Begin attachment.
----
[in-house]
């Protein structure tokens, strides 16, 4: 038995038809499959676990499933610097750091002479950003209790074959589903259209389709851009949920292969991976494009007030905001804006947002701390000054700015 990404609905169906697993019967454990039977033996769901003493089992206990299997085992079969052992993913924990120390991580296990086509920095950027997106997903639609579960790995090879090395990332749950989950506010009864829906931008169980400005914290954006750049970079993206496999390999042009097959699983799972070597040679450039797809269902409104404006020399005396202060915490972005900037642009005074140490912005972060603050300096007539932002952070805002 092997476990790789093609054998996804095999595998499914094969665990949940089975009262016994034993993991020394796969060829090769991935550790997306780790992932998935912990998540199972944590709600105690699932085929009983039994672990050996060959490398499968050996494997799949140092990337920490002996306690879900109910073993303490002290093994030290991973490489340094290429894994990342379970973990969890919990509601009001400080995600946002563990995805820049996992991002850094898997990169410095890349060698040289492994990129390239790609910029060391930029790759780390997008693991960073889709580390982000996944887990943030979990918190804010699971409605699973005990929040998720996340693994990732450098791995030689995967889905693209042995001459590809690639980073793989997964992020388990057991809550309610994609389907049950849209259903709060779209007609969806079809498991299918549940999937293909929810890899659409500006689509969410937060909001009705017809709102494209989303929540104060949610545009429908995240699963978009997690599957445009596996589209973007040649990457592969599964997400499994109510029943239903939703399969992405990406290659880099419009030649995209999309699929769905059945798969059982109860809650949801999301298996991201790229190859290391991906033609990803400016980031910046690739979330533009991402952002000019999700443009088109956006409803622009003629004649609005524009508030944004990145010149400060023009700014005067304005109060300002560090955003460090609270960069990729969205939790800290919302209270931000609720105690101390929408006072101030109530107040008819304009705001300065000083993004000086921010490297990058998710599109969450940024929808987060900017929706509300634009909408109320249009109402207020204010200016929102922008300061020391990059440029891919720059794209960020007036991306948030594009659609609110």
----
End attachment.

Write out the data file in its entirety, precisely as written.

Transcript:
[in-house]
């Protein structure tokens, strides 16, 4: 038995038809499959676990499933610097750091002479950003209790074959589903259209389709851009949920292969991976494009007030905001804006947002701390000054700015 990404609905169906697993019967454990039977033996769901003493089992206990299997085992079969052992993913924990120390991580296990086509920095950027997106997903639609579960790995090879090395990332749950989950506010009864829906931008169980400005914290954006750049970079993206496999390999042009097959699983799972070597040679450039797809269902409104404006020399005396202060915490972005900037642009005074140490912005972060603050300096007539932002952070805002 092997476990790789093609054998996804095999595998499914094969665990949940089975009262016994034993993991020394796969060829090769991935550790997306780790992932998935912990998540199972944590709600105690699932085929009983039994672990050996060959490398499968050996494997799949140092990337920490002996306690879900109910073993303490002290093994030290991973490489340094290429894994990342379970973990969890919990509601009001400080995600946002563990995805820049996992991002850094898997990169410095890349060698040289492994990129390239790609910029060391930029790759780390997008693991960073889709580390982000996944887990943030979990918190804010699971409605699973005990929040998720996340693994990732450098791995030689995967889905693209042995001459590809690639980073793989997964992020388990057991809550309610994609389907049950849209259903709060779209007609969806079809498991299918549940999937293909929810890899659409500006689509969410937060909001009705017809709102494209989303929540104060949610545009429908995240699963978009997690599957445009596996589209973007040649990457592969599964997400499994109510029943239903939703399969992405990406290659880099419009030649995209999309699929769905059945798969059982109860809650949801999301298996991201790229190859290391991906033609990803400016980031910046690739979330533009991402952002000019999700443009088109956006409803622009003629004649609005524009508030944004990145010149400060023009700014005067304005109060300002560090955003460090609270960069990729969205939790800290919302209270931000609720105690101390929408006072101030109530107040008819304009705001300065000083993004000086921010490297990058998710599109969450940024929808987060900017929706509300634009909408109320249009109402207020204010200016929102922008300061020391990059440029891919720059794209960020007036991306948030594009659609609110």